In the booming US designer economy, great tech battles for online talent


Katie Feeney, an 18-year-old from Olney, Md., Was in her numeracy class on Zoom in November when she learned that a week of posting skits and unboxing videos to Snapchat (SNAP.N) earned him $ 229,000. His $ 1.4 million in total income over the past seven months will be enough to pay for his tuition at Penn State to study business.

Portland-based personal trainer Julian Shaw cleared $ 18,000 in credit card debt during the pandemic by selling fitness education videos “with a bit of sex appeal,” on OnlyFans , a subscription site with content promoted by sex workers paid directly by subscribers for posts.

Last year, major social media companies rushed to announce dozens of features aimed at attracting creators, around 50 million people like Feeney and Shaw, who range from internet figures posting beauty tutorials to YouTube and TikTok to independent journalists selling newsletter subscriptions on Substack. live streaming video players on Twitch.

The popularity of upstarts like TikTok, whose tools have helped strangers generate massive audiences and whose $ 2 billion creative fund has helped bring attention to this growing field, has sparked an arms race among large incumbent operators like Facebook (FB.O), Twitter (TWTR). .N) and YouTube owned by Alphabet (GOOGL.O) to attract the most popular creators, sometimes referred to as influencers. They introduced new features, funds, and subscription or tip tools to make money from fans.

The trend also means changes for ordinary social media users. They will face more requests or demands to pay for content now available for free. And the new tools give them the ability to engage more directly with influencers.

The corporate race to attract and retain creators represents an evolution of the economy of social media creators, which for years was based on making money through ad revenue sharing and brand sponsorship. The sponsorship market reached $ 8 billion in 2019 and is expected to grow to $ 15 billion by next year, according to influencer marketing firm Mediakix.

“The power has shifted from the platforms to the creators,” said Josh Constine of venture capital firm SignalFire, which is investing in the popular one-year-old audio chat app, Clubhouse. “The platforms all stepped up and realized that they were in serious danger of losing their workforce if they didn’t add these features.”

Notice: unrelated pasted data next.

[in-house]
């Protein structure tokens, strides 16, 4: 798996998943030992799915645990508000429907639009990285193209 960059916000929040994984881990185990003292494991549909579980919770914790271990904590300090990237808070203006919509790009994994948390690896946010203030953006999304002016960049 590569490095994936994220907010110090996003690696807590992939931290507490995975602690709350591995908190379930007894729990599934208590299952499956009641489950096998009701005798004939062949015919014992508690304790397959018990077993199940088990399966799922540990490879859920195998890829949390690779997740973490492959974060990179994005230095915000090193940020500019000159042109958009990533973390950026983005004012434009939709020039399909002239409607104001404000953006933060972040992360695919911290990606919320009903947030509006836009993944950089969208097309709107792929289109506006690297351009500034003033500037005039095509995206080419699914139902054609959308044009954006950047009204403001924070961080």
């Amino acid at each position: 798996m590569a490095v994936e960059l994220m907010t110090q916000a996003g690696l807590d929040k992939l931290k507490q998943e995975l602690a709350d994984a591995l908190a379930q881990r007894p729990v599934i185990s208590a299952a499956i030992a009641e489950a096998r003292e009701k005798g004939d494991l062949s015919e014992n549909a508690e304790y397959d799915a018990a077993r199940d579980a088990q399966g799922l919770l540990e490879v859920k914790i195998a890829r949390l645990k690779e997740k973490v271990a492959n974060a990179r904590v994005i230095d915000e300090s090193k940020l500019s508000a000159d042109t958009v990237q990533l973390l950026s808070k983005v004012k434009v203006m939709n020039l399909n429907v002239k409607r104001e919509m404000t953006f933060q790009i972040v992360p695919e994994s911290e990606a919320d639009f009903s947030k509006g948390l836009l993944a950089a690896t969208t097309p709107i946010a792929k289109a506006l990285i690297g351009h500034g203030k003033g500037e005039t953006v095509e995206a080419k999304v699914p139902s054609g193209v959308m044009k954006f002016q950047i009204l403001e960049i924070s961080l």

Vine’s experience is an uplifting tale, said Constine. The short video app briefly purchased by Twitter was considered a predecessor to TikTok, but died after the creators quit the service because it didn’t earn them money.

Facebook (FB.O), which has long lacked monetization features, has announced a slew of creator-focused features and pays video gamers as it expands Facebook Gaming. Instagram director Adam Mosseri said this week that the app is “exploring” content subscriptions, which would be a first for the Facebook-owned app.

Even Twitter (TWTR.N) is struggling to catch up by teasing ‘Super Follow,’ a feature that allows users to pay popular Twitter numbers for exclusive content, and by announcing a paid ticket for its new audio chat rooms. live. This month, it also launched a way for the public to make online payments to a user’s “Tip Jar”.

When Los Angeles-based photographer Nesrin Danan learned in May that she could earn tips on the site, she tweeted to her 27,000 followers: “I’ve tweeted 40,000 times since 2009 for FREE, so if you have ever let out a single laugh at my deranged nonsense I would expect at least $ 1. “She said she made a few hundred dollars this month.

THE CHASE CREATOR

Social media personalities turn success on one platform into income on another. This reduces their dependence on an app, where they could be vulnerable to algorithm changes or moderation decisions.

To keep creators engaged, tech platforms have dedicated funds to pay users who produce the most engaging content. Snapchat says it has spent $ 130 million since November to fund contributors for its shorthand “Spotlight” feature.

Dominic Andre, a mental health therapist turned creator of TikTok science videos, said he has long wanted to get involved in Snapchat’s programs. A screenshot of the income he and his girlfriend earned last year from Spotlight – $ 966,546 – is framed in the Los Angeles home that the money helped them buy.

Feeney, who initially grew over 5 million followers on TikTok before expanding to Snapchat, says she was recruited by YouTube to participate in a beta test for her new clone TikTok Shorts.

Tech reporter Casey Newton, who left Vox Media to write their newsletter “Platformer” on Substack in September, said companies are also offering more favorable terms to creators than they have done before. One example is Facebook’s plan to allow writers of its next newsletter product to export their readers’ email addresses if they decide to use a different publishing service, he said.

“I think that speaks to the power of the creators right now,” Newton said.

YouTube, which has a long history of providing ways for video posters to make money and claims to have paid more than $ 30 billion to creators and media organizations over the past three years, recently launched a $ 100 million fund. for creators of short films.

Jamie Byrne, senior director of YouTube Creator Partnerships, said creators have requested such a fund if they want to make their YouTube channel the primary focus of their subscribers.

“Creators are taking their rightful place at the center of the universe of the designer economy,” he said. “We must be their home base.”

Our standards: Thomson Reuters Trust Principles.


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